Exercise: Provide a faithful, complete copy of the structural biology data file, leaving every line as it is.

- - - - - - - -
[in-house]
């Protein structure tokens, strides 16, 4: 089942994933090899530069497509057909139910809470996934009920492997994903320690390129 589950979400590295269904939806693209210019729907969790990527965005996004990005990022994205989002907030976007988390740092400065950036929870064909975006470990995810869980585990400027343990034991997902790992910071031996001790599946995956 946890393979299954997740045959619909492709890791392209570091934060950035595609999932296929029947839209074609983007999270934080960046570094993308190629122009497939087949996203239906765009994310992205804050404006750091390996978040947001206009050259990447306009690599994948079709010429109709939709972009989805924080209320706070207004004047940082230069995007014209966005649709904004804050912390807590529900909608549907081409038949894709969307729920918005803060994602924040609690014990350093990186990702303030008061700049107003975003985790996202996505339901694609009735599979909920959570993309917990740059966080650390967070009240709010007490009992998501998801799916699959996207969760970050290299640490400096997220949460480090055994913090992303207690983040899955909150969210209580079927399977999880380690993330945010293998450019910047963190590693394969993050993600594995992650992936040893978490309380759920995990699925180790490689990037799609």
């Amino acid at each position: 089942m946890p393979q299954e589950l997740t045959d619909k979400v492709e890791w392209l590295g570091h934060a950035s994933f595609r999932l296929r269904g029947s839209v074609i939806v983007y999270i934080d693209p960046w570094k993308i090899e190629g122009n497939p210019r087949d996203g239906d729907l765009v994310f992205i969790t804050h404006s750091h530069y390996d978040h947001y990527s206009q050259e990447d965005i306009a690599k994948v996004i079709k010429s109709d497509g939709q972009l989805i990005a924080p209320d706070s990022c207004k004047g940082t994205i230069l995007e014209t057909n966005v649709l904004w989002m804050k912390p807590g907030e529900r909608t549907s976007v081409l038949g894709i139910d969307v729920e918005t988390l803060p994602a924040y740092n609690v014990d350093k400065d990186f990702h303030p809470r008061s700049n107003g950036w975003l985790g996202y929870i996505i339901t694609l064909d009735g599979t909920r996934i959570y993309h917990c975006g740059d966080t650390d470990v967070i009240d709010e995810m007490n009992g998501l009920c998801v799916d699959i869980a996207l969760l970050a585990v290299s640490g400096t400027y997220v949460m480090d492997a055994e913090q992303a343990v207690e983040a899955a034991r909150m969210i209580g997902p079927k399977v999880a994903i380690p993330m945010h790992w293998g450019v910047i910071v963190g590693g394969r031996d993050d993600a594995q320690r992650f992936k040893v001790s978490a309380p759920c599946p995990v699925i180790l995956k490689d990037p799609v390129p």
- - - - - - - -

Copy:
[in-house]
């Protein structure tokens, strides 16, 4: 089942994933090899530069497509057909139910809470996934009920492997994903320690390129 589950979400590295269904939806693209210019729907969790990527965005996004990005990022994205989002907030976007988390740092400065950036929870064909975006470990995810869980585990400027343990034991997902790992910071031996001790599946995956 946890393979299954997740045959619909492709890791392209570091934060950035595609999932296929029947839209074609983007999270934080960046570094993308190629122009497939087949996203239906765009994310992205804050404006750091390996978040947001206009050259990447306009690599994948079709010429109709939709972009989805924080209320706070207004004047940082230069995007014209966005649709904004804050912390807590529900909608549907081409038949894709969307729920918005803060994602924040609690014990350093990186990702303030008061700049107003975003985790996202996505339901694609009735599979909920959570993309917990740059966080650390967070009240709010007490009992998501998801799916699959996207969760970050290299640490400096997220949460480090055994913090992303207690983040899955909150969210209580079927399977999880380690993330945010293998450019910047963190590693394969993050993600594995992650992936040893978490309380759920995990699925180790490689990037799609």
């Amino acid at each position: 089942m946890p393979q299954e589950l997740t045959d619909k979400v492709e890791w392209l590295g570091h934060a950035s994933f595609r999932l296929r269904g029947s839209v074609i939806v983007y999270i934080d693209p960046w570094k993308i090899e190629g122009n497939p210019r087949d996203g239906d729907l765009v994310f992205i969790t804050h404006s750091h530069y390996d978040h947001y990527s206009q050259e990447d965005i306009a690599k994948v996004i079709k010429s109709d497509g939709q972009l989805i990005a924080p209320d706070s990022c207004k004047g940082t994205i230069l995007e014209t057909n966005v649709l904004w989002m804050k912390p807590g907030e529900r909608t549907s976007v081409l038949g894709i139910d969307v729920e918005t988390l803060p994602a924040y740092n609690v014990d350093k400065d990186f990702h303030p809470r008061s700049n107003g950036w975003l985790g996202y929870i996505i339901t694609l064909d009735g599979t909920r996934i959570y993309h917990c975006g740059d966080t650390d470990v967070i009240d709010e995810m007490n009992g998501l009920c998801v799916d699959i869980a996207l969760l970050a585990v290299s640490g400096t400027y997220v949460m480090d492997a055994e913090q992303a343990v207690e983040a899955a034991r909150m969210i209580g997902p079927k399977v999880a994903i380690p993330m945010h790992w293998g450019v910047i910071v963190g590693g394969r031996d993050d993600a594995q320690r992650f992936k040893v001790s978490a309380p759920c599946p995990v699925i180790l995956k490689d990037p799609v390129p």